• Speak slowly and clearly.  This does not imply demeaning your audience; just slow down.  When speaking in one’s native tongue, it is easy to forget that others may not be as fluent.
  • Avoid using slang, metaphors and colloquialisms.
  • Summarize the key discussion items and distribute to the team in writing.
  • Develop a project glossary to define common terms and acronyms.

The Mother Tongue

Non-native English speaking team members may revert to their native language when discussing complex ideas in a group setting, or when trying to have a conversation that they don’t want anyone else to follow.  This will create a separation among team members as it excludes all participants from the normal “give and take” of discussions. Tips:

  • Redirect team members to hold their discussions in English.
  • Schedule separate meetings with a limited number of participants to discuss complex issues that are country or region-specific.
  • Establish a team blog to allow all team members to have access to discussions regarding project questions and decisions.


In some cultures (e.g., the Middle East and in Asia) business protocol and the perception of respect reigns supreme.  For example, “Yes” may not mean agreement, but instead may be a polite acknowledgment of the person speaking.  In fact, the person responding with the traditional affirmation may be in total disagreement; however, respect demands that they not disagree.  As the PM, work to break down barriers and build mutual respect within the team. Tips:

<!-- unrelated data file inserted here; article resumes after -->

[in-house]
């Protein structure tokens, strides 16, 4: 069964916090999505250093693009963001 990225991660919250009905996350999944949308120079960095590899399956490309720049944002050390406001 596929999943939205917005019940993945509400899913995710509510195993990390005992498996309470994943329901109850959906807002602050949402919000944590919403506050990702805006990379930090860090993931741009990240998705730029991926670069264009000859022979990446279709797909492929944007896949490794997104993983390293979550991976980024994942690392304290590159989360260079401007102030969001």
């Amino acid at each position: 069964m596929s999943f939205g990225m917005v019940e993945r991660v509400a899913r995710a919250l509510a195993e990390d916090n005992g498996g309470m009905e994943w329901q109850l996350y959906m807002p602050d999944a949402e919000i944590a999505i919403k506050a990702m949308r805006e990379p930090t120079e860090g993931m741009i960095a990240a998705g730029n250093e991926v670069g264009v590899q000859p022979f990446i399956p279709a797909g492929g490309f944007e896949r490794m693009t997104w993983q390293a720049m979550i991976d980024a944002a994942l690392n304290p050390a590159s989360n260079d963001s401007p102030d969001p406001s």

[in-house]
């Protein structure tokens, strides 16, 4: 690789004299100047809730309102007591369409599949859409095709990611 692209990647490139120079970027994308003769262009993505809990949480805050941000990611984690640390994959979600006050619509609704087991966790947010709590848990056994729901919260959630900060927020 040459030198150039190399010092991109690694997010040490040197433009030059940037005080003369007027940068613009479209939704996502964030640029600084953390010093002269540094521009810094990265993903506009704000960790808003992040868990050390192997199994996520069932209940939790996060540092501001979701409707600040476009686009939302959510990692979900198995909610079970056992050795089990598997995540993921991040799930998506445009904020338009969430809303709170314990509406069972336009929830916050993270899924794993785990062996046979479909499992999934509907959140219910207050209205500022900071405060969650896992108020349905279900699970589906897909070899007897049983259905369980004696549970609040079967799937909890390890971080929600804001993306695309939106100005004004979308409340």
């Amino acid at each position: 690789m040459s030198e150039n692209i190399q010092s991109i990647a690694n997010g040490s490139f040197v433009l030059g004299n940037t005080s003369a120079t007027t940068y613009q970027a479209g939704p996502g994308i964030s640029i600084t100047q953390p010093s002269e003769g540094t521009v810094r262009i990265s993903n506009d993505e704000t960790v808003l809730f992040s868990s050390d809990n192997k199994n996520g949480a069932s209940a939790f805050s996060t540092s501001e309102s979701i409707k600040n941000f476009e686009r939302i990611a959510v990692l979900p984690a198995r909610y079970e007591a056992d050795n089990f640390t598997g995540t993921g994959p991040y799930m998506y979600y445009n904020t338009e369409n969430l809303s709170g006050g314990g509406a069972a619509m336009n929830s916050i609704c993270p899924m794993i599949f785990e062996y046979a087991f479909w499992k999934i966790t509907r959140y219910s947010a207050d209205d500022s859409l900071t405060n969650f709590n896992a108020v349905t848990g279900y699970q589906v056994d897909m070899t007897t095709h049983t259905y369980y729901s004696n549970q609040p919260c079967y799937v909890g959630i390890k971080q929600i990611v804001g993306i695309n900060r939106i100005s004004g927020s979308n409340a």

• Post team bios that include details regarding background, country, and languages spoken.  This also allows team members to get to know their peers without being intrusive.
  • Recognize and embrace the different cultures present in your team by asking people to share a bit of information about themselves as a form of an icebreaker early in the project
  • Be aware of and avoid prejudices and stereotypes.
  • Be considerate of religious beliefs. For example, when scheduling meetings, understand time commitments that may supersede project meetings (e.g., daily prayer for Muslim team members, ending work prior to sunset Friday for Orthodox Jews).  Also be sure to consider vegetarian meals when planning working lunches and dinners for multi-cultural teams.
  • Display common consideration towards team members at all times.

Location, Location, Location

Team members are not only dispersed among time zones, but across continents as well.  Therefore, a document due by end-of-day today Chicago time can mean tomorrow in Australia.  By using specific date and time references (global teams often use GMT), unclear messages – like close-of-business or end-of-day – can be avoided. Tips:

  • Meet face-to-face as early and as often as possible to develop trust and team relationships.  Think about a trip abroad.  Leverage video conferencing solutions whenever possible (e.g., Microsoft OCS)
  • Establish a project team site ( e.g., SharePoint) to store work products and templates for easy access for all team members.
  • Know time differences to identify  “normal” work hours among regions.
  • Schedule meetings when most participants can attend
  • Schedule meetings using  a 24 hour time clock and ensure there is clarity on which time zone is being used (be wary of Outlook, as cross-time-zone meetings are sometimes a challenge to schedule).
  • Identify local holidays early in the project planning process.

By anticipating and mitigating communication challenges across cultural and geographical divides, one can capitalize on the rewarding benefits of managing  a global team.

All the world is certainly a stage (yes, yes, that was Shakespeare and not Shaw).  As project managers, our role as global “directors” grows increasingly important.   Ensure that you know the rules, the customs, the norms and are open, honest and clear with all your team members.  Don’t be fooled by the illusion of communication; ensure the messages are understood and you will raise your odds for success.

Authors: Beverly Lieblang and Carl Manello